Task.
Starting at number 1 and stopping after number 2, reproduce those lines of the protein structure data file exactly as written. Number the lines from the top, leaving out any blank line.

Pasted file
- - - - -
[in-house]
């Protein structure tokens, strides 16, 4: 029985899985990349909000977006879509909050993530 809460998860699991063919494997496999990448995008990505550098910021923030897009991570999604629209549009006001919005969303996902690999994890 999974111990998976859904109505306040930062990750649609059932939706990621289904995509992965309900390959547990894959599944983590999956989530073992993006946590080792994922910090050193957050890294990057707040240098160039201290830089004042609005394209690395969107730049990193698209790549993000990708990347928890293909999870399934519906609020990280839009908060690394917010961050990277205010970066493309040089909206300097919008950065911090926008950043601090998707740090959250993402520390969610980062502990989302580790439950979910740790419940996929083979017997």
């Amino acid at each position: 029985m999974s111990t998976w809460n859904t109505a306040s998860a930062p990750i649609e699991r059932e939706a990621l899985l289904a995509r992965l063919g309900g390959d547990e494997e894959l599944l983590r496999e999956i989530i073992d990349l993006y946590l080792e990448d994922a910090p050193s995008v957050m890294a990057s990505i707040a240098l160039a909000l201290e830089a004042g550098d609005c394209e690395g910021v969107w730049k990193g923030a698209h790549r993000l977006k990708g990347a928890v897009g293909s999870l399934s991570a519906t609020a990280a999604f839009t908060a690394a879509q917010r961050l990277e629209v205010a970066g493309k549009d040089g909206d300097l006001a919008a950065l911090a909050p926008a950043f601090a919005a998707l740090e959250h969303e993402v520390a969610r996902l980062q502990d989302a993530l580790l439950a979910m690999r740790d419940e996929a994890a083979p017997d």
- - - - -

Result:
[in-house]
């Protein structure tokens, strides 16, 4: 029985899985990349909000977006879509909050993530 809460998860699991063919494997496999990448995008990505550098910021923030897009991570999604629209549009006001919005969303996902690999994890 999974111990998976859904109505306040930062990750649609059932939706990621289904995509992965309900390959547990894959599944983590999956989530073992993006946590080792994922910090050193957050890294990057707040240098160039201290830089004042609005394209690395969107730049990193698209790549993000990708990347928890293909999870399934519906609020990280839009908060690394917010961050990277205010970066493309040089909206300097919008950065911090926008950043601090998707740090959250993402520390969610980062502990989302580790439950979910740790419940996929083979017997």